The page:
to page content
to site navigation
Explore the Entrepreneurship.org Resource Center to find resources. Designed with entrepreneurs in mind, our resource center allows you to find materials to grow great ideas.
JumpStart Inc. is a non-profit organization that would attract startup money for regional entrepreneurs. Since JumpStart Inc.'s creation, it has funded more than 47 successful startups.
The Minnesota legislature recently approved the creation of a statewide angel investment tax credit program, giving non-profits like BioBusiness Alliance...
Perhaps no other country celebrates innovation the way America does.
This passion for inventions started early in our history. Did you know that George Washington signed the First U.S. Patent Grant on July 31, 1790, and the patent examiner was none other than Thomas Jefferson? (Thank you, Google (GOOG)!) In America, we're reminded of the life-changing power of inventiveness every day. Some of the greatest inventors of yesterday spawned the greatest brands of today. What do the names Chrysler, Coleman, Goodyear (GT), Campbell (CPB), Colt, and Edison mean to you? Cars, tents, tires, soup, guns, and the electric lightbulb, of course.
One of our well-respected business bloggers, Scott Messinger, indicates in his articles that starting up a business is no child’s play. He mentioned that if you want to have more time with your family through your startup business, you should think again. From my experience, Scott’s advice is something that you should look up to.
For Small Businesses, social media has made great strides and has become one of the most critical of online trends. Small Businesses have leveraged media trends, specifically Twitter to obtain customer feedback and in turn become a direct conduit to their customers with news and...
I have spent the majority of my adult life investing my own and other people's money in entrepreneurs. That's why I know the U.S. has a serious problem on its hands.
Although the stock market has tentatively rebounded, funding for the one area in which America has a distinct competitive advantage--that is, new company formation--is in scary decline. That may be a familiar refrain by now, but that doesn't make the ramifications any less real. Or less dangerous.
OK, let me get this straight: The Small Business Administration's Office of Advocacy reports that 27 million small businesses in the U.S. account for 50% of the Gross National Product and employ over 50% of the workforce, and Washington figures $30 billion in loan support and some tax credits will get things done.
What's that, $1,100 per company? Wow, where do we sign up!
Our fearful leaders gave $50 billion to General Motors, and $185 billion to AIG. According to the Congressional Budget Office publication, The Budget &amp; Economic Outlook: An Update August 2009, big business has been showered with more than $10 trillion (that's a "T") in funding and commitments, including: $1.3 trillion disbursed by the Federal Reserve, with another $2.8 trillion committed (including aid to AIG, Citigroup, Bank of America, Bear Stearns; $800 billion from the Treasury, with $3.6 trillion committed (including guarantees for Money Market Funds and TARP); and over $2.1 trillion committed by the FDIC (including increased depositor insurance and more Citigroup guarantees).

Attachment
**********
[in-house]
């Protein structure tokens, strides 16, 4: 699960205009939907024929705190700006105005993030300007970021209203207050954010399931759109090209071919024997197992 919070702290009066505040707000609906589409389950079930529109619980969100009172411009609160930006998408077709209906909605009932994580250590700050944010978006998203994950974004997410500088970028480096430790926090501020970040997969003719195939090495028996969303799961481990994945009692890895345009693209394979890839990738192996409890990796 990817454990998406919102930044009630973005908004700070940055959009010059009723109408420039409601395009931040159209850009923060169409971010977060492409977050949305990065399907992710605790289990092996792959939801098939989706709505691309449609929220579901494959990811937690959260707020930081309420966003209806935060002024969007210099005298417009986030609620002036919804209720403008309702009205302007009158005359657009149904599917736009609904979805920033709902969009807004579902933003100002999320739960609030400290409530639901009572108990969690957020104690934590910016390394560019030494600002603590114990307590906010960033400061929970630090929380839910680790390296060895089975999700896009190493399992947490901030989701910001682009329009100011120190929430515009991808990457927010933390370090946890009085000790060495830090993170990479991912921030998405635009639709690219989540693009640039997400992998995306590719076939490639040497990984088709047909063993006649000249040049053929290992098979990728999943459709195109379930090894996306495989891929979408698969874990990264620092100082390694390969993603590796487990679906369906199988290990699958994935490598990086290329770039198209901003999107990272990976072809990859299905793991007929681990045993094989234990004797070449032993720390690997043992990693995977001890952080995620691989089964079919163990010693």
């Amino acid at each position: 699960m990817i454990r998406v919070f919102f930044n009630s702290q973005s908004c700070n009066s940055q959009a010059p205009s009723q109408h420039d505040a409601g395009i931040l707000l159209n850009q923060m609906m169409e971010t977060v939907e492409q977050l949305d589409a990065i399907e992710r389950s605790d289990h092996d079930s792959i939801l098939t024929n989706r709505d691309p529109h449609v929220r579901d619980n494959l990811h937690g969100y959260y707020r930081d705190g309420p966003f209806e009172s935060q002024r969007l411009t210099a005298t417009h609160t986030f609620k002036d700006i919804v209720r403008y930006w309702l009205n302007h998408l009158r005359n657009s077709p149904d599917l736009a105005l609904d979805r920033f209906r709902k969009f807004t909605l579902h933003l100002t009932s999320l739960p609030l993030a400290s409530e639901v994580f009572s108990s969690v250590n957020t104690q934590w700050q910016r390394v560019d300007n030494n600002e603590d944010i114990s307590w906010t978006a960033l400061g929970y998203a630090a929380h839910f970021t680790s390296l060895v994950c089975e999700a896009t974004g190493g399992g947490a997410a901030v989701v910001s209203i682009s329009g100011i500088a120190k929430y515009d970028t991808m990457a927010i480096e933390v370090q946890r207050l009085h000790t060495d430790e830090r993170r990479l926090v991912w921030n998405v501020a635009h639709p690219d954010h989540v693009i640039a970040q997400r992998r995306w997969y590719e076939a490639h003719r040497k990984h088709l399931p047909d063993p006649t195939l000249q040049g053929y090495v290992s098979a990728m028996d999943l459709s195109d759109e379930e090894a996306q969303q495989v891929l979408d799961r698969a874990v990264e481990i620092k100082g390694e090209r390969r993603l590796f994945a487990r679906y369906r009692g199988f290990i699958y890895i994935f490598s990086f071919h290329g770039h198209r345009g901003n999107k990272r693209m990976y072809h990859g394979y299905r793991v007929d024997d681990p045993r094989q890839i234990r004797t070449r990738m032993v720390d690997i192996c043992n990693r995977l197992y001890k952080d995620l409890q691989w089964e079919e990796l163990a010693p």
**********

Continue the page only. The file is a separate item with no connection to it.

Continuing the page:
Um, does $30 billion to small business make a difference?
Depending upon your politics, the recent passing of the historic healthcare reform bill has you high-fiving friends and co-workers or preparing for Armageddon, as it will most certainly usher in a period pestilence, poverty, and perniciousness.
So whether you’re popping corks on some bubbly or stocking...
Most people start their first company while they still have a day job. It makes sense: You don’t need loans. You don’t need funding. And if you “fail,” all you’ve lost is time.
But you’ve also placed yourself in a hazardous – potentially legally ambiguous – situation. If managed improperly, you’re unnecessarily risking lawsuits and worse.
Business Insider takes a look at 20 startups that are about to take off in a big way.
Humera Fasihuddin, the director of the Invention to Venture program at the National Collegiate Inventors & Innovators Alliance answers five essential questions that all entrepreneurs need to consider.
If you think you only need a business plan to go fishing for capital, you are sorely mistaken.
A business plan--thoughtfully assembled and diligently updated--is the very blueprint for any company. It sets direction, facilitates communication and establishes performance metrics. Better yet, well-articulated business plans force business owners to constantly weigh the strengths and weaknesses of their operations.
Want to get connected? Sign up to receive regular news, polls and updates from The Kauffman Foundation.
A robust online curriculum for entrepreneurs.
Explore Founders School >
A network of U.S. cities facilitating a weekly entrepreneur education program. Go to 1 Million Cups >
Whether you are starting or growing a company, FastTrac will help you live your dream at each stage.
Get started with FastTrac >